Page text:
Decision, Operations & Information Technologies

Yes, You Can Catch Obesity From Your Coworkers

Can you catch bad health habits from your peers? How about from your subordinates or even your boss? Yes, according to new work from the Smith School. To answer the question, Maj. Vickee Wolcott, who completed a Ph.D. in August, took advantage of a unique aspect of military life. Soldiers are re-assigned to new units every few years, plunging them into new social worlds, and new health cultures. Those new cultures influenced soldiers' weight, their drinking and their smoking, Wolcott found. Read more...

18-F Team Innovative Fellows

After a three-year test run, President Barack Obama signed an executive order August 19th, 2015 making the Presidential Innovation Fellows a permanent part of the federal government.

The program brings people with proven experience and creative mindsets to government for one-year terms of service, spurring innovation on old problems with an injection of new thinking.

November 19, 2015 - 10:30pm to November 20, 2015 - 1:30am

Computers Match Doctors in Predicting Patient Discharges

A computer can do as good a job of predicting how many patients will be discharged from a hospital unit on a given day as doctors and nurses can, according to new research from Smith School professor Sean Barnes. In some cases, the computer does even better. Accurate estimates of patient discharges are an important component of keeping costs down because they allow hospitals to make the most efficient use of resources — namely, hospital beds. Read more...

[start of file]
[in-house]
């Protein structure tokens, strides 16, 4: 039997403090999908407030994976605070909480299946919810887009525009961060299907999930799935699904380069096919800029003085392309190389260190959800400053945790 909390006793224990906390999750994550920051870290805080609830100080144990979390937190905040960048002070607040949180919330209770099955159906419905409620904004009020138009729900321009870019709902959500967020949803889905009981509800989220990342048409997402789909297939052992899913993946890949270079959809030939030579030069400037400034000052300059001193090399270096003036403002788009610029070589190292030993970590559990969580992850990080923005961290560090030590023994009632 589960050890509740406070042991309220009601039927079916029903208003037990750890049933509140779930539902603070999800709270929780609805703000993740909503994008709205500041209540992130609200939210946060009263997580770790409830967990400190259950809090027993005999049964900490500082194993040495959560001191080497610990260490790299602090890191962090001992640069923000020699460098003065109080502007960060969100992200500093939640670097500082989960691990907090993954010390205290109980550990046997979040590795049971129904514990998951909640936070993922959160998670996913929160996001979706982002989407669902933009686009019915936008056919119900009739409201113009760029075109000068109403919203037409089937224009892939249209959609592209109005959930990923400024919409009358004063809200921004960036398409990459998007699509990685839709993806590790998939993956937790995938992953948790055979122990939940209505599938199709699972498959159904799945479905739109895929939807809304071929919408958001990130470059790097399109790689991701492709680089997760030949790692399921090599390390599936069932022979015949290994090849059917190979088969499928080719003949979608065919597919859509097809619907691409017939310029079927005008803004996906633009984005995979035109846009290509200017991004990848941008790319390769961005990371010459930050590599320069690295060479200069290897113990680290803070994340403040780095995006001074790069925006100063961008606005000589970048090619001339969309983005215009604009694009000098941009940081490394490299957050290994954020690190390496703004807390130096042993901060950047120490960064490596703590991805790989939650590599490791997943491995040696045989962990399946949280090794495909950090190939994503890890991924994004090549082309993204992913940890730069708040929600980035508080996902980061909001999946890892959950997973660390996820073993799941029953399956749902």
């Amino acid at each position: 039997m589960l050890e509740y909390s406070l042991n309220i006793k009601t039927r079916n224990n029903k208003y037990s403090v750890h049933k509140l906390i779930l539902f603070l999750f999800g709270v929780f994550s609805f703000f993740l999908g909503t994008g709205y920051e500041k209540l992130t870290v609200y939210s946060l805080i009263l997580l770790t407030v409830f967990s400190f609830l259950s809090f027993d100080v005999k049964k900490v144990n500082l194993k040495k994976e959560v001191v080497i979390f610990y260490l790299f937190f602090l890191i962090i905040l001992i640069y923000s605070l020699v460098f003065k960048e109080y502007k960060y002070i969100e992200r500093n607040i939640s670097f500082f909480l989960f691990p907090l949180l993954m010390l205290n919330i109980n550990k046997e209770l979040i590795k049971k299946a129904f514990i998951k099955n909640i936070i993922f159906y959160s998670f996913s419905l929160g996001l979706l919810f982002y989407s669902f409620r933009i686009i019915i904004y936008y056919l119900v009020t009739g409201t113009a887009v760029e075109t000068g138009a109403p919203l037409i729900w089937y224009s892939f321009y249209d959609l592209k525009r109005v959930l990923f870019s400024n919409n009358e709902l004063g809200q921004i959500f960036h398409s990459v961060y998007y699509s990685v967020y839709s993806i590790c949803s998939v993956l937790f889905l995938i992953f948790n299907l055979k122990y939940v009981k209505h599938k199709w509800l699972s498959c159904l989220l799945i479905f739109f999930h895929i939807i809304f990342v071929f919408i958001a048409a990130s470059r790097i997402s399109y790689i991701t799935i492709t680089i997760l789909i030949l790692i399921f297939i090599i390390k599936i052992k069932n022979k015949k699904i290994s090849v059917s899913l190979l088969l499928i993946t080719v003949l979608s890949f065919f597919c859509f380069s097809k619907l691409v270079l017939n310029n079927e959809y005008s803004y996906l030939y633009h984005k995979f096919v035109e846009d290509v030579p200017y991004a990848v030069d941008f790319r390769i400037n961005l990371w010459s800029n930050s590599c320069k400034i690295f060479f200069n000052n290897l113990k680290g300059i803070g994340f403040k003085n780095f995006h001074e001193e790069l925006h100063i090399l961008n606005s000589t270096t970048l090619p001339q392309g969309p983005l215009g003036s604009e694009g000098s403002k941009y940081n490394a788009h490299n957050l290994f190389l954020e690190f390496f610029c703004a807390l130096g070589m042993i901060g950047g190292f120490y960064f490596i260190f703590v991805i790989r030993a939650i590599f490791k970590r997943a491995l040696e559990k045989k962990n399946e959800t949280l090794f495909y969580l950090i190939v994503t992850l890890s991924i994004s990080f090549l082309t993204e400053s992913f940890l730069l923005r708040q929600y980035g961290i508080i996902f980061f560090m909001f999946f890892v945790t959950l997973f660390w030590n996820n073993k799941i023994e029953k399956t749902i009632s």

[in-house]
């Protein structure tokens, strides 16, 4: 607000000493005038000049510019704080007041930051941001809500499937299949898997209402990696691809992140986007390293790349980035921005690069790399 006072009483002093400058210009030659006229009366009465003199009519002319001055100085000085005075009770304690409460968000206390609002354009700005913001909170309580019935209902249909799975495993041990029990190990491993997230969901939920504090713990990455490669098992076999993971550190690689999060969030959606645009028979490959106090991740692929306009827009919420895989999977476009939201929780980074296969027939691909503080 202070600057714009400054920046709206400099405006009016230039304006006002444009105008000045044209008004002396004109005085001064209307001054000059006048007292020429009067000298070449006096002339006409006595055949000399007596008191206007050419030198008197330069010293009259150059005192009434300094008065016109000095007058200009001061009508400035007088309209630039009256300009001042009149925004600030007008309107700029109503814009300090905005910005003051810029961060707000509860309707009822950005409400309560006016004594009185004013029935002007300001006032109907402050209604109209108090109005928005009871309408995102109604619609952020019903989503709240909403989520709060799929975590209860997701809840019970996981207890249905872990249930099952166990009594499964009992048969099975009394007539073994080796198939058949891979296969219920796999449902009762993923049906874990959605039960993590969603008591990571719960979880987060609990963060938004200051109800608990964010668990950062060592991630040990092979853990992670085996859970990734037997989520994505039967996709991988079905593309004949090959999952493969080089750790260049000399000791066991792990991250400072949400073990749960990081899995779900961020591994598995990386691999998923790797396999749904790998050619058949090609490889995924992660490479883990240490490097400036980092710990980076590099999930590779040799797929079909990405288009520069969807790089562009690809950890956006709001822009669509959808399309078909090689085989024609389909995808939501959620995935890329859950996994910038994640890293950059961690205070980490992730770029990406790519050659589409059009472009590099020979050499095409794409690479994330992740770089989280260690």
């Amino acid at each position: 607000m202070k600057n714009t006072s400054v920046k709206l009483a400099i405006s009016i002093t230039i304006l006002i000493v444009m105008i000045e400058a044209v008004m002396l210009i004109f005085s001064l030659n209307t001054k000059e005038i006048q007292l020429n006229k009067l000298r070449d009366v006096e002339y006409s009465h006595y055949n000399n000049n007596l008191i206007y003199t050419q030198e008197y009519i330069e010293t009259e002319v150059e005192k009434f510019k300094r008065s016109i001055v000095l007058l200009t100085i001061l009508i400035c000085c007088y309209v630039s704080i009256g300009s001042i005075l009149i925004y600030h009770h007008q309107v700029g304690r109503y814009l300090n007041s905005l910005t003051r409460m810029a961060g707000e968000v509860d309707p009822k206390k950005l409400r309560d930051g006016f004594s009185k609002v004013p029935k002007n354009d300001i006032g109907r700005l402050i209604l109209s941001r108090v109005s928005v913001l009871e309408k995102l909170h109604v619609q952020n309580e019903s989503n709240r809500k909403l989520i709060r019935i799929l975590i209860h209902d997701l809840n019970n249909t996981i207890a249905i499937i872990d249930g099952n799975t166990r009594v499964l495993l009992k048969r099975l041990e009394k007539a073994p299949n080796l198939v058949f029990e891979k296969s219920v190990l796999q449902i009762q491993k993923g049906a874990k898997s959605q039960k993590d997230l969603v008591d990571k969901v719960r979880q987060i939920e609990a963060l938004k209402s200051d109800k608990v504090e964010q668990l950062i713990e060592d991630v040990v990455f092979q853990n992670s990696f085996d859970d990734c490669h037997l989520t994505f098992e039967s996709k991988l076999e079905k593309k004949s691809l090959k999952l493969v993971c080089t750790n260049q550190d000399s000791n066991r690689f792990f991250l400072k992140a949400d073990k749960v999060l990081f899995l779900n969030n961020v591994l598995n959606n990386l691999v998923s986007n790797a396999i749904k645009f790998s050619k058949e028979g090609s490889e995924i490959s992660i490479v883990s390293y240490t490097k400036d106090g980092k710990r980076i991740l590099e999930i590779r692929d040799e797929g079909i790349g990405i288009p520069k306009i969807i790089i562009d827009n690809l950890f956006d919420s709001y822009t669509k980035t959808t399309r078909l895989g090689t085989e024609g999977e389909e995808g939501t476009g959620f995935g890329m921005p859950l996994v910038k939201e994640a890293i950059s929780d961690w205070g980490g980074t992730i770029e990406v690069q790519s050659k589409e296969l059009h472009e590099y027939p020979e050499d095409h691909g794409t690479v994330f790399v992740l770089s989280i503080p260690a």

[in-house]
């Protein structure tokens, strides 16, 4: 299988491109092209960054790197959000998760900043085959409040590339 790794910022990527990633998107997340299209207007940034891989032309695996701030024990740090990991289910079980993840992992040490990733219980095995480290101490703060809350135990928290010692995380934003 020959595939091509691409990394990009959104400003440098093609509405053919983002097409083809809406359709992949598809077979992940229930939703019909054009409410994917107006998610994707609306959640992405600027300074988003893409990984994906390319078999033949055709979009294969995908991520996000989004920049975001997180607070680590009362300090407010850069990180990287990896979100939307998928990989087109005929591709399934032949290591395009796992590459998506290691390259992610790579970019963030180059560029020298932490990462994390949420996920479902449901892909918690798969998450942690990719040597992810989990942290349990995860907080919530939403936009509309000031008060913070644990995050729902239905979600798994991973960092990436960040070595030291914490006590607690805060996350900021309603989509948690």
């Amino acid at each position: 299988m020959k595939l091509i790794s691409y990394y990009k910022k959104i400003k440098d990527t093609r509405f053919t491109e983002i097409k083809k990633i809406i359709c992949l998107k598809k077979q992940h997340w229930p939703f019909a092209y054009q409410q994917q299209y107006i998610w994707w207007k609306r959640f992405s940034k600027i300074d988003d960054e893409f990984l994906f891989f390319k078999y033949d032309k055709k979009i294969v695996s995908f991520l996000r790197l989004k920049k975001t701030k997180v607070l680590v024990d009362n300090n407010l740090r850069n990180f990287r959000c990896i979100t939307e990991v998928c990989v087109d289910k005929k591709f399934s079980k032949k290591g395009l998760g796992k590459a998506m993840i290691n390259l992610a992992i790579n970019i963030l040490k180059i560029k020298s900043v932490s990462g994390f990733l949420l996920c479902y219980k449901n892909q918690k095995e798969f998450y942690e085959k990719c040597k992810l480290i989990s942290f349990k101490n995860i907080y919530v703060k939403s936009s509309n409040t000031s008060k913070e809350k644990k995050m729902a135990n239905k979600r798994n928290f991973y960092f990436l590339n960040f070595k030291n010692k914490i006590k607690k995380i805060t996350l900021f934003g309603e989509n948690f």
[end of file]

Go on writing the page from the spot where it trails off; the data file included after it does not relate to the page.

In Defense of the Unpopular Health Care 'Cadillac Tax'

Hillary Clinton on Tuesday aligned herself with a growing political movement: People who seek repeal of the Affordable Care Act's "Cadillac Tax," a surcharge on the most generous plans offered by employers. Many businesses have opposed the tax, but so have unions and other advocates for employees — not the usual anti-Obamacare coalition. Smith School senior associate dean for faculty and research Ritu Agarwal takes the opposite view. She says the tax has upsides that many critics overlook. Read more...

What Your Facebook Friends Say About Your Credit Worthiness

Joining a social network means trading privacy for information. Criminal investigators and advertisers are increasingly inventive in the ways they use Facebook to mine data. Add creditors to this mix. Facebook, last month, received approval for a patent for a mobile payment system that could be used to evaluate a loan applicant’s credit worthiness based on that person’s Facebook friends. Smith School professor Siva Viswanathan discusses the implications. Read more...


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